Border guards examine my purse

And other reasons East Germany was not a good place

History is cyclical, and eras go in and out of fashion, like bell-bottom pants. I sometimes wonder if some future generations, perhaps my daughter’s, will come to believe that communist East Germany was a wonderful place.

It wasn’t. Everything was tinny and thin and dusty. Beer was very cheap, but flat and thin. The newspapers were tiny, on rough paper, and the pictures in them were posed and awkward, with flash-generated shadows behind every smiling head. Shops had a lot of empty shelves, and the goods on offer were all odd and shabby products from other “socialist” lands.

Some of the old West Berlin subways still ran beneath East Berlin's pavement, and there were armed soldiers on duty to make sure that citizens didn't somehow find their way underground and fling themselves on to the speeding trains to escape.


East German currency, or "Ostmarks." You couldn't buy much with it. The American soldiers stationed in West Berlin spent it all on shoddy souvenirs.

The Berlin Wall was an odd thing, put up in the middle of the night, ostensibly to stop East Germans from escaping to the West with their socialist-paid educations, “like thieves in the night,” as the party declared. It was constructed through the heart of a living city, sometimes right down the middle of a street. Tram tracks ran up to it and stopped. In some places, you could see half a sidewalk.

The East Germans called it the “Anti-Fascist Protection Wall.” It was actually two walls, with gun towers and a grassy no-man’s land in between. The no-man’s land was full of rabbits.


Apart from a few intrepid souls who built airplanes out of sewing machines or strapped themselves to the underside of trucks, there was no getting out of East Germany for the people who lived there.

But getting in, from the Western side, was easy. It required the exchange of 30 West German marks into 30 East German ones, which were in practice worth a lot less. And you had to submit to a search by the border guards.

On the hood of a Trabant in East Berlin Mitte, 1987.

The guards wore cheap vinyl riding boots and uncomfortable polyester outfits, in an murky shade of dark green for winter and a tepid shade of light green for summer. Along with the fact they were also stuck in East Germany, this kept them in a less-than-amiable mood. They spent their days examining cameras and other items they were sure they would never own.

The thoroughness of the search depended on the flow of traffic, time of day, mood of the guard and many other factors. Sometimes you were just waved through. Other times they really took you apart. One time I came back towards Berlin right before the midnight deadline for a day visa, and the guard found a selection of coloured condoms in my purse. Was ist das? he said angrily, holding them up.

He was young and seemed very lonely, spending Saturday night at the border crossing.


Although I went to East Berlin on a regular basis, it was hard to make friends with people there. They faced extra monitoring by the security services for having contact with Westerners, and the things I liked to talk about – travel, music, fashion – were off limits to them. The relationships were always off-balance.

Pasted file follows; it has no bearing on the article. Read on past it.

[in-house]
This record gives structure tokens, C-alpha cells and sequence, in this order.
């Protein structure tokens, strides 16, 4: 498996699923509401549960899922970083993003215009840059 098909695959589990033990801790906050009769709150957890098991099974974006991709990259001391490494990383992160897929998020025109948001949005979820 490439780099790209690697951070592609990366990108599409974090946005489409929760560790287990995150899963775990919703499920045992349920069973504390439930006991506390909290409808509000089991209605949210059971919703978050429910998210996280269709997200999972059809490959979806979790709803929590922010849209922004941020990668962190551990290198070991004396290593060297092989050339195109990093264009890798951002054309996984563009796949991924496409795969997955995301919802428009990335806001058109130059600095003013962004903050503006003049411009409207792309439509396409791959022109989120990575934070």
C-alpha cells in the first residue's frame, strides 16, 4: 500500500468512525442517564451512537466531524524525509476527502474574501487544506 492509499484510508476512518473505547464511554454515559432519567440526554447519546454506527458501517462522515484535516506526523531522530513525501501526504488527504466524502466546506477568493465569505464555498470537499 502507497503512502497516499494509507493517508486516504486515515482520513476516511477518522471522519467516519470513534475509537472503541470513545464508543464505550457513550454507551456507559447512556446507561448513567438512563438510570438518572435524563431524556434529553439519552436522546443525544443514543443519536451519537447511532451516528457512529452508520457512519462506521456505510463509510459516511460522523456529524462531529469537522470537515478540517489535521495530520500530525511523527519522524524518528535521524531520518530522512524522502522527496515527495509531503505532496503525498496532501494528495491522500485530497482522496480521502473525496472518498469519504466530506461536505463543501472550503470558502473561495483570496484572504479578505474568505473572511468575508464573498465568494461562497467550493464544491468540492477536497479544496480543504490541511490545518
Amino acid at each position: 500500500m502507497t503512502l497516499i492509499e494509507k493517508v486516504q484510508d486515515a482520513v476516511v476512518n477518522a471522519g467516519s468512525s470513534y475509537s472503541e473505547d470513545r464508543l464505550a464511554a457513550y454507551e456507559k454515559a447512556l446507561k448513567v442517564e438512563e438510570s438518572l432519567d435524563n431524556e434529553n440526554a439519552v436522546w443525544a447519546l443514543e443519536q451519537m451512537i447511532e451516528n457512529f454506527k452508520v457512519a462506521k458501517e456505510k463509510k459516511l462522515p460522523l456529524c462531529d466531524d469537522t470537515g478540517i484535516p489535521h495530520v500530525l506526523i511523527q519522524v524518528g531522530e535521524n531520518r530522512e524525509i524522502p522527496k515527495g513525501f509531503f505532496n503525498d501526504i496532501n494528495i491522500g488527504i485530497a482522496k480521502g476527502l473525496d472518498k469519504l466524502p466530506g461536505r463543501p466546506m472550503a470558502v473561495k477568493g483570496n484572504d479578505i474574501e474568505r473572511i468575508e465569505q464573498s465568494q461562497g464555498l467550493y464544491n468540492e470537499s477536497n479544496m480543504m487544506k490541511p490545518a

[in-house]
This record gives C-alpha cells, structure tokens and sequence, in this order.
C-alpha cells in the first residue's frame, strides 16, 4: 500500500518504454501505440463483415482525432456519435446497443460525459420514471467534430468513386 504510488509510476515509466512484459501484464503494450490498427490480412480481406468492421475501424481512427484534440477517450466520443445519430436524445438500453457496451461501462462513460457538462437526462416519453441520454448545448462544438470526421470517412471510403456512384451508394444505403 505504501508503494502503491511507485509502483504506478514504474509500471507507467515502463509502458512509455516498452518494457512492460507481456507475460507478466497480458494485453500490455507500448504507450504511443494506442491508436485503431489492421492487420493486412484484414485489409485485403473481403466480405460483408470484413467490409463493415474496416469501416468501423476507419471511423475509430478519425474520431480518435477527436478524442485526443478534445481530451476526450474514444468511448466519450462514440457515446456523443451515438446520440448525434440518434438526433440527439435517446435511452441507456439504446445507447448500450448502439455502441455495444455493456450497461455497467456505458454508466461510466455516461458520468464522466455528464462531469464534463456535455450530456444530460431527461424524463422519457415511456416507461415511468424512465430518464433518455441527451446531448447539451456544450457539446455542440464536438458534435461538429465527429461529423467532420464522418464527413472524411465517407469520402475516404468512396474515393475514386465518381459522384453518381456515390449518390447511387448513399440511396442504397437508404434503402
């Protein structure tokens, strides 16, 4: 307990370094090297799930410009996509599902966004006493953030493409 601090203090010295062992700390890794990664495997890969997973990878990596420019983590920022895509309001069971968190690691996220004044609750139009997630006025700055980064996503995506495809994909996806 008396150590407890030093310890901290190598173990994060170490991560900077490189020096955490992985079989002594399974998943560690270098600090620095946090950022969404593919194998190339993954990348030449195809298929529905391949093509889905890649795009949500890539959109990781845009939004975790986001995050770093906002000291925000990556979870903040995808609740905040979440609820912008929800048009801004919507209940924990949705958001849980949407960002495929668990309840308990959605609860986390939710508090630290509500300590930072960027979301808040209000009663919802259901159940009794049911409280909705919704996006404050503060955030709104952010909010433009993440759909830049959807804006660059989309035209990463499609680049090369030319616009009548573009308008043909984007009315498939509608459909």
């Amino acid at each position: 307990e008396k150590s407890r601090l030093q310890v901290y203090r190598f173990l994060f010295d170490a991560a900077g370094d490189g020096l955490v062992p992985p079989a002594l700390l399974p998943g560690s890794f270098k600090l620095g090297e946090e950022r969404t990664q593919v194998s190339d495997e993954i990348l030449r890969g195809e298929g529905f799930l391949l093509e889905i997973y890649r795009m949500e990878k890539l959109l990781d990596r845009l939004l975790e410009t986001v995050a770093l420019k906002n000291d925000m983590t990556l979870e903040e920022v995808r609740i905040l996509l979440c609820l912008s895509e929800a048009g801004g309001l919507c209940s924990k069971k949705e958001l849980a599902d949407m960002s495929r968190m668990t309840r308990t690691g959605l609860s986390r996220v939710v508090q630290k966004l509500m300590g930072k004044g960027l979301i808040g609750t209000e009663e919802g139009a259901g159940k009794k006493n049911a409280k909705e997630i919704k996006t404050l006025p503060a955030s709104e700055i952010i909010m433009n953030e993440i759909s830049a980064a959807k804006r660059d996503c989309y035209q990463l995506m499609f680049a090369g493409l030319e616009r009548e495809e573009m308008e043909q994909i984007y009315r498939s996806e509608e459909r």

One afternoon, when walking through the vacant streets of the Mitte district, I saw a dumpster full of what looked like interesting old-fashioned items. Being dressed in black anyway, I jumped in to examine some of them. Inside, I met a young photographer called Robert Paris.

Robert blond, handsome, talented - someone eventually made a movie about his work- and he introduced me to a small community of artists in East Berlin. They all had huge flats right in the middle of downtown, places they'd found abandoned and simply moved into, hooking up a pirate power supply. Robert's had nine rooms.

In the graffiti building when revisiting Berlin, 2003.

He also showed me a wreck of a building covered in graffiti, inside and out, where dozens of artists lived and worked and apparently peed in the corner. It had been bombed in the war and never repaired, so it was missing large parts of its back walls, a particular drawback in the Berlin winters. Oddly enough, it seems to have established itself as an institution, as it was one of the few places I found recogzinable when I went back 17 years later.

But it was hard to relax around Robert, who had so much potential and was so limited by the accident of being born in East Germany. He hadn't even been able to visit the city that matched his name. I always felt like an overpriviledged jerk around him.


I met other East Berliners through my journalistic work, like a man whose name I have since forgotten who had been assigned to be the first rabbi in East Berlin since the war.

He was a pleasant elderly gentleman, a holocaust survivor, who had a hard time persuading the small congregation to trust him. Many had lived through two regimes highly hostile to Jews, and they refused to do things like leave the door to the temple open during services. They hadn't asked for a rabbi, and didn't seem to think they needed one.

Other than that, he liked Germany, as did a Russian Jew I met at one point in East Berlin. He'd been allowed to emigrate from Russia to Isreal, but found Germany more to his taste. I said that seemed ironic.

"Not really," he said. "In Russia, all the best people, all the intellecuals, were Jewish. In Israel, everybody was Jewish - the cops were Jewish, the hookers were Jewish, everybody."

"I like it better when there's just a few of us."


Next: Escape from Berlin.

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